There currently isn’t a clinically validated screening process, although significant strides are being made in this area. Most cases of pancreatic cancer are unfortunately not detected until the disease has reached an advanced stage, where patients are no longer candidates for surgery and other potentially curable approaches. In fact, pancreatic cancer is often labeled a silent disease because many times the signs and symptoms can go unnoticed until the cancer is in the advanced stage.

If we can detect the disease earlier, then we can save more lives. There are multiple studies ongoing using techniques such as endoscopic ultrasound, including the Cancer of the Pancreas Screening (CAPS) study being conducted by my colleague Dr. Marcia Canto at Johns Hopkins University. As part of the CAPS study, at-risk family members are screened using endoscopic ultrasound for precancerous lesions and early cancers in their pancreas. In addition to Johns Hopkins, the CAPS study is taking place at Case Comprehensive Cancer Center; Columbia University Medical Center; Dana-Farber Cancer Institute; University of Michigan; University of Pennsylvania; University of Pittsburgh; and Yale University.

My colleague Dr. Bert Vogelstein, also at Johns Hopkins, is working on a blood test called CancerSEEK that can detect the early presence of pancreatic cancer as part of a panel of eight common cancers and identify where the cancer originated in the body. The FDA recently granted “Fast Track” status for the pancreatic and ovarian cancer portions of CancerSEEK, accelerating the approval process of this important blood test.  Dr. Vogelstein and his team continue to improve the sensitivity of this test so that it can become the first blood test used routinely, like the PSA test for prostate cancer. The Lustgarten Foundation is supporting this research.

Dr. Vogelstein and his team also developed a Comprehensive Cyst (CompCyst) test, which combines clinical, radiological, genetic and protein marker information to distinguish if pancreatic cysts, which can be common amongst the general population, can develop into pancreatic cancer or remain as benign cysts. They are working to further develop the CompCyst test into a clinically approved test for many people harboring pancreatic cysts. This research to determine which cysts require surgery and which require surveillance only is critical so that difficult surgery could be avoided in patients with benign cysts, while patients with potentially malignant cysts (approximately 20 percent) could benefit from early surgical intervention.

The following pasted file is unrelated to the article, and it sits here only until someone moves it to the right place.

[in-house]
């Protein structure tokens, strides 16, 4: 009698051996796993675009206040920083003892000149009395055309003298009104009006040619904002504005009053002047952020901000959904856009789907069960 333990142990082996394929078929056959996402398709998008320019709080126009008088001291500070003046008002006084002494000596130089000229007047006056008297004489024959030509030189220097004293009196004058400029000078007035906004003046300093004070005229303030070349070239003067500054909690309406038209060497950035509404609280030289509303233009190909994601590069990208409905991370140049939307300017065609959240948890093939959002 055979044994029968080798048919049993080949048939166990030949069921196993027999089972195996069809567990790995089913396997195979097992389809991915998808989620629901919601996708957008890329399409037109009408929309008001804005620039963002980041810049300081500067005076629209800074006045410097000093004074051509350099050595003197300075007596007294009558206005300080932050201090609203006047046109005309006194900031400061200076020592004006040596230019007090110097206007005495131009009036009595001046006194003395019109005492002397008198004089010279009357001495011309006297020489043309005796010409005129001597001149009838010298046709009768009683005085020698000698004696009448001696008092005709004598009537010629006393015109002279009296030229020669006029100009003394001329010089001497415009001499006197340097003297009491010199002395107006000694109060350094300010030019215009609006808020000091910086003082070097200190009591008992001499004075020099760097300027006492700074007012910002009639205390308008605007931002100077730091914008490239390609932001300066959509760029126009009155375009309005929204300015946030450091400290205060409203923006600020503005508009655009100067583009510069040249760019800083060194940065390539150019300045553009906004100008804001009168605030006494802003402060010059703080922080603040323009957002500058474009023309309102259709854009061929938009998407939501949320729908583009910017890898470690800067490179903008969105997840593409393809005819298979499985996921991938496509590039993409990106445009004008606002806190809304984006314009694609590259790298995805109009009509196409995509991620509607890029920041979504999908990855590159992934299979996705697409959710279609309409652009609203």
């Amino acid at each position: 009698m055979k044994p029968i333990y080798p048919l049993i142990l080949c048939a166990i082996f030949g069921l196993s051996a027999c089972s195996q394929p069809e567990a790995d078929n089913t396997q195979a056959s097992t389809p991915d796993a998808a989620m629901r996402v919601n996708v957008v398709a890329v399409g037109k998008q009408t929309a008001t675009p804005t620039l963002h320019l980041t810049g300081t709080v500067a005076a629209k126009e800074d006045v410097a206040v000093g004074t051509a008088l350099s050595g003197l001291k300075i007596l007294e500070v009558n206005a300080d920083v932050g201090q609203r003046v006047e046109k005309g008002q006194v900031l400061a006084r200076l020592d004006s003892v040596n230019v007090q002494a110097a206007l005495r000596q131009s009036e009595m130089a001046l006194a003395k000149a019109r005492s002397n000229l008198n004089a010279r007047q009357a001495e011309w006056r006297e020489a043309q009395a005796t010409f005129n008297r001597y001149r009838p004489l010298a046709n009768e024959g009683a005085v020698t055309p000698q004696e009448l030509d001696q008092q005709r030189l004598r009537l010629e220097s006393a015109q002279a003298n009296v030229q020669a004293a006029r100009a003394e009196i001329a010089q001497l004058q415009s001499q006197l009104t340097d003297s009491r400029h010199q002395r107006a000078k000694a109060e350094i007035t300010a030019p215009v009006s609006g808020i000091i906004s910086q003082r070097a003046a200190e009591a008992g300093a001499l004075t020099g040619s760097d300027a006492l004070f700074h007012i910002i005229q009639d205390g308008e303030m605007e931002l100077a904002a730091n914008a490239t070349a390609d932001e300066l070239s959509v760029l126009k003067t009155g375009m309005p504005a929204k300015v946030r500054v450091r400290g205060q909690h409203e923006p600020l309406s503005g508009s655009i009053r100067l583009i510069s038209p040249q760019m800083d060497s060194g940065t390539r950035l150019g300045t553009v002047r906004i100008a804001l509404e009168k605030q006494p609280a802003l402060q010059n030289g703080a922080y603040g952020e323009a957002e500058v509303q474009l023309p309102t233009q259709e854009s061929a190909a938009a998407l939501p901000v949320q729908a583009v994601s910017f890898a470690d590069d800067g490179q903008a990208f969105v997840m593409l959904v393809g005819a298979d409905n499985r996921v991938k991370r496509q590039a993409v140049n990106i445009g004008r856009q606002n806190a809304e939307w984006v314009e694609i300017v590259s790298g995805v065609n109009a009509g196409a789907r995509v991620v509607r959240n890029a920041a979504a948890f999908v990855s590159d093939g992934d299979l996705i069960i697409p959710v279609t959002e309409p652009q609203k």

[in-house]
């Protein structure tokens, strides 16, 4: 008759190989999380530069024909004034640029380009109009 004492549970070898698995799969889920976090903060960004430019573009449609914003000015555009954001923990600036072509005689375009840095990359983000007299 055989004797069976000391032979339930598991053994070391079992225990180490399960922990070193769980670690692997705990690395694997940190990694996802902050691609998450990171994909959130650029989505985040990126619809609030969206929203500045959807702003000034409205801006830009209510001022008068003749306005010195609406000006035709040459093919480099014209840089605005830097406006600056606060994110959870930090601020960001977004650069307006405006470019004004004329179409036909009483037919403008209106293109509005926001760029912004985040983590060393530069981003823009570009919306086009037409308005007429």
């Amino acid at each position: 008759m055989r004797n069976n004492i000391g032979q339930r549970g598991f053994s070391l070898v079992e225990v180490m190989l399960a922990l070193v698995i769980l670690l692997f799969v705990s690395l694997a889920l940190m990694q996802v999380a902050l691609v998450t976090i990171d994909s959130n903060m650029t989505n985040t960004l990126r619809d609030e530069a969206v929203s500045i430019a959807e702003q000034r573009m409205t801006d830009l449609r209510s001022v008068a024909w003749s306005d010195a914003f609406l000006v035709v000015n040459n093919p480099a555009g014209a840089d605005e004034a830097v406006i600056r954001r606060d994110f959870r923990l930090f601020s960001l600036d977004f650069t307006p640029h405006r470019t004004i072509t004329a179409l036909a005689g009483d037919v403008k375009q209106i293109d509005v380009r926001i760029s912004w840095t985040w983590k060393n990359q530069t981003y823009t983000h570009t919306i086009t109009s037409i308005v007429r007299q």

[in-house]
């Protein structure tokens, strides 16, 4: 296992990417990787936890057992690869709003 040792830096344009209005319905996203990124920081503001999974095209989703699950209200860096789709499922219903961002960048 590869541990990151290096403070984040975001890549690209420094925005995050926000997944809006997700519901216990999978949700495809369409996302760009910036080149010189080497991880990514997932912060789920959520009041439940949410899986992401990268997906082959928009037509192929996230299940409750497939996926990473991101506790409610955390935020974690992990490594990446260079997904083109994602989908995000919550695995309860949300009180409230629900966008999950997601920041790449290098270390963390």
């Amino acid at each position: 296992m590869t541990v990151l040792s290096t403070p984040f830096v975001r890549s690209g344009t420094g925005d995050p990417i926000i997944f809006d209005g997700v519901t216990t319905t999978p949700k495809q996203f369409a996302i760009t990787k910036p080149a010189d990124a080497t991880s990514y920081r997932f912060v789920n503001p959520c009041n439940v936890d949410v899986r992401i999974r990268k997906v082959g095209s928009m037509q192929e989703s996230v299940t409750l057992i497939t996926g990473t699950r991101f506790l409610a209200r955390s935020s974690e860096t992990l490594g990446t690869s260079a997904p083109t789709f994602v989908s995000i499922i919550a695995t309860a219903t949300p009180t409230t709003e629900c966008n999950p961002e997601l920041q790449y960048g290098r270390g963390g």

Additionally, my research has shown that small precursor lesions in the pancreas can give rise to pancreatic cancer. I believe that just as there is a colonoscopy available to test for early curable colon cancer, we need an early detection test for pancreatic cancer.

Q: What is the National Familial Pancreas Tumor Registry (NFPTR)?

We founded the NFPTR in 1994 at Johns Hopkins University. It is the first familial pancreas tumor registry in the country and is the longest standing and one of the largest familial pancreatic cancer registries in the world, attracting international participants as well. There have been more than 7,200 families enrolled in this registry, and the participants have been part of several different studies that have helped identify and quantify the risk of pancreatic cancer in relatives. We’ve helped identify pancreatic cancer genes, the other tumor types that are associated with pancreatic cancer, and the pathology changes in the pancreas that occur in people with a strong family history of the disease. The research that has emerged through this registry has helped to significantly advance our understanding of familial pancreatic cancer. In fact, using the registry, we’ve produced more than 50 peer-reviewed publications, and we work with a team of clinicians and scientists with backgrounds and training in areas such as epidemiology, pathology, gastroenterology, genetics, radiology, and oncology.